By Os Hillman
“I will rouse your sons, O Zion, against your sons, O Greece, and make you like a warrior’s sword.” - Zechariah 9:13b
In the third and fourth centuries followers of Socratic teaching and other Greek scholars began to influence the Church in ways that were different from the Hebraic roots of the early Church. The Greek influence appeals more to the intellect, whereas the early-Church Hebraic model appealed to the heart. The Greek influence resulted in more emphasis on oratory skills and cognitive knowledge of God. Over the many centuries, this influence has shown itself in a more programmatic approach to the gospel rather than a process of living out our faith. So why is it important for us to understand this?
I realized in my own life that I was a product of this Greek system. My walk with Christ focused more on what I knew rather than on an intimate and powerful walk with God. Knowledge without power to express the life within is of little value. The more programmatic the focus, the less emphasis we place on building deep and caring relationships that result in changed lives. Our early Church fathers knew there was a cost to living out the Word of God, not simply giving mental assent to it.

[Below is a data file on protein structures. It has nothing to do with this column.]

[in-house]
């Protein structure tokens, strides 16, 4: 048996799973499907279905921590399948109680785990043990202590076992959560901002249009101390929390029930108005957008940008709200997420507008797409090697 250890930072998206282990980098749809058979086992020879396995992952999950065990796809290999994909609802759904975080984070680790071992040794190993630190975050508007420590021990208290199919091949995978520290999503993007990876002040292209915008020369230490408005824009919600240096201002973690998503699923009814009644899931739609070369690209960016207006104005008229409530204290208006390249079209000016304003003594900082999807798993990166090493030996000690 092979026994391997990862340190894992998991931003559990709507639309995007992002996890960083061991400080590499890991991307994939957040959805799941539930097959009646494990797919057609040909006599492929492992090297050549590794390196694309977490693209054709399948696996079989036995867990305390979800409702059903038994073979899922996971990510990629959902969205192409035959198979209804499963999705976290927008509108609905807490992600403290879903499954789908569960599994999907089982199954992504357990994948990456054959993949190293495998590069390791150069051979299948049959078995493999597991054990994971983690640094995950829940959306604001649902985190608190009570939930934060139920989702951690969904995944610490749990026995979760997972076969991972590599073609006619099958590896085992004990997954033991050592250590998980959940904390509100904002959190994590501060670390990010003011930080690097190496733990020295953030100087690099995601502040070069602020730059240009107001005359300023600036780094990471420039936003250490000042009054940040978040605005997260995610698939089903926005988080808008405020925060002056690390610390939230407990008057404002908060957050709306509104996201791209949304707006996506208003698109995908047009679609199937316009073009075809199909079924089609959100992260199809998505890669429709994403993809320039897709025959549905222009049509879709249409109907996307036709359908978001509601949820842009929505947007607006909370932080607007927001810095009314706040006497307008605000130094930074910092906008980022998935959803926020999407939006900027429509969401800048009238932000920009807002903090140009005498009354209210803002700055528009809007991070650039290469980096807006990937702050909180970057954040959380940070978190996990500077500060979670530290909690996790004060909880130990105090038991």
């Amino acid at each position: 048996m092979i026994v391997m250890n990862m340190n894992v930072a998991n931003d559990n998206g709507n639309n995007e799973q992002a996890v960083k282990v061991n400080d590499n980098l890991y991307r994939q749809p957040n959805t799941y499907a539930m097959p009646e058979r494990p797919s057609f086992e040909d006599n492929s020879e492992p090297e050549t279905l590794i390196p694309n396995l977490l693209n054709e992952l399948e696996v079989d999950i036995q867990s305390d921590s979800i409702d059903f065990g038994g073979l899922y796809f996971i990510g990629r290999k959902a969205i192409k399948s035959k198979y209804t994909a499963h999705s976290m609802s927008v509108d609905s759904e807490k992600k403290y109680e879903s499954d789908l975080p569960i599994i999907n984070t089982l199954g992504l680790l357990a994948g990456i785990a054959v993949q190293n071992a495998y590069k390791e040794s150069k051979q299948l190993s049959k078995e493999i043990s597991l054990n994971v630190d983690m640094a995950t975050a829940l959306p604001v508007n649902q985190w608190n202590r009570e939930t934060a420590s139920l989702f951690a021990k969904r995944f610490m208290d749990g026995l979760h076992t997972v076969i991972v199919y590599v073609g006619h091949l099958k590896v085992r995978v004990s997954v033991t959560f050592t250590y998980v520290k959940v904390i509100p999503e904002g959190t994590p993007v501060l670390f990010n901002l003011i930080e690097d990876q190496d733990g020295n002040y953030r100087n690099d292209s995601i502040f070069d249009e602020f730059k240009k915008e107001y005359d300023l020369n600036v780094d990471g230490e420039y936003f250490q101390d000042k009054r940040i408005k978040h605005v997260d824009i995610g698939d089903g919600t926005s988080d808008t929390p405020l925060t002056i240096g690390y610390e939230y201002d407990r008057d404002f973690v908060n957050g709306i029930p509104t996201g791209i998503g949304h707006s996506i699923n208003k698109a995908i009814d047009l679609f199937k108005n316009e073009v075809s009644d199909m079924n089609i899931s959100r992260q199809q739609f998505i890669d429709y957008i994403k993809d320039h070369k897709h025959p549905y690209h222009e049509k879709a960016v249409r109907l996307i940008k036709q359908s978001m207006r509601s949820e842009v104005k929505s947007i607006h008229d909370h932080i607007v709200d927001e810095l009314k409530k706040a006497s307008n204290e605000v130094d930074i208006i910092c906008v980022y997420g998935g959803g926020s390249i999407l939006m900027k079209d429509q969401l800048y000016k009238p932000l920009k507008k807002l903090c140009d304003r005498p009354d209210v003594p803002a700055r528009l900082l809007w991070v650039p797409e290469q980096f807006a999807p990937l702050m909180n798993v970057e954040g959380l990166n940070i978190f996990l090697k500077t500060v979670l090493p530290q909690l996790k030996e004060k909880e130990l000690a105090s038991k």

Are you walking with God today in an intimate fellowship? Or, are you only involved in programs and activities designed to do good things? Reflect on Proverbs 23:12: “Apply your heart to instruction and your ears to words of knowledge.” We must listen and respond with the heart. Whatever service we give to God should be a result of our relationship with our heavenly Father, not an end unto itself.
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